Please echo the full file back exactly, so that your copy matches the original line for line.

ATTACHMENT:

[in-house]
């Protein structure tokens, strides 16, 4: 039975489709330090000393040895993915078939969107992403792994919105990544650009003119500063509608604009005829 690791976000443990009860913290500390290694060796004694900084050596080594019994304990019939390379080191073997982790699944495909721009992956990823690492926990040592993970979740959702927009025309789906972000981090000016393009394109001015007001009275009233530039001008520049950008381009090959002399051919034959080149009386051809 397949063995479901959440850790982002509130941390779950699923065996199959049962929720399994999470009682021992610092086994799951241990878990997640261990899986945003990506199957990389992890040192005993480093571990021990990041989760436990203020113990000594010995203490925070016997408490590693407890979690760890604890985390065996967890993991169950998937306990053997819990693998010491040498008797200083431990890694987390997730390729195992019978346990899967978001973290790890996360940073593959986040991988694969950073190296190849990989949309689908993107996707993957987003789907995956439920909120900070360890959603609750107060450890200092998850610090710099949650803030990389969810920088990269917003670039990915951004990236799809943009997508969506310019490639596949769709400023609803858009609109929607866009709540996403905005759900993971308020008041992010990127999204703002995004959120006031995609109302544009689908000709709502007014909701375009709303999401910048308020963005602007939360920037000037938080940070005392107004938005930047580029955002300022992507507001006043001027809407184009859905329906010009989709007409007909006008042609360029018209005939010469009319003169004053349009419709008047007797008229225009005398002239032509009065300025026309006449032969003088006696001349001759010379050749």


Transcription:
[in-house]
């Protein structure tokens, strides 16, 4: 039975489709330090000393040895993915078939969107992403792994919105990544650009003119500063509608604009005829 690791976000443990009860913290500390290694060796004694900084050596080594019994304990019939390379080191073997982790699944495909721009992956990823690492926990040592993970979740959702927009025309789906972000981090000016393009394109001015007001009275009233530039001008520049950008381009090959002399051919034959080149009386051809 397949063995479901959440850790982002509130941390779950699923065996199959049962929720399994999470009682021992610092086994799951241990878990997640261990899986945003990506199957990389992890040192005993480093571990021990990041989760436990203020113990000594010995203490925070016997408490590693407890979690760890604890985390065996967890993991169950998937306990053997819990693998010491040498008797200083431990890694987390997730390729195992019978346990899967978001973290790890996360940073593959986040991988694969950073190296190849990989949309689908993107996707993957987003789907995956439920909120900070360890959603609750107060450890200092998850610090710099949650803030990389969810920088990269917003670039990915951004990236799809943009997508969506310019490639596949769709400023609803858009609109929607866009709540996403905005759900993971308020008041992010990127999204703002995004959120006031995609109302544009689908000709709502007014909701375009709303999401910048308020963005602007939360920037000037938080940070005392107004938005930047580029955002300022992507507001006043001027809407184009859905329906010009989709007409007909006008042609360029018209005939010469009319003169004053349009419709008047007797008229225009005398002239032509009065300025026309006449032969003088006696001349001759010379050749």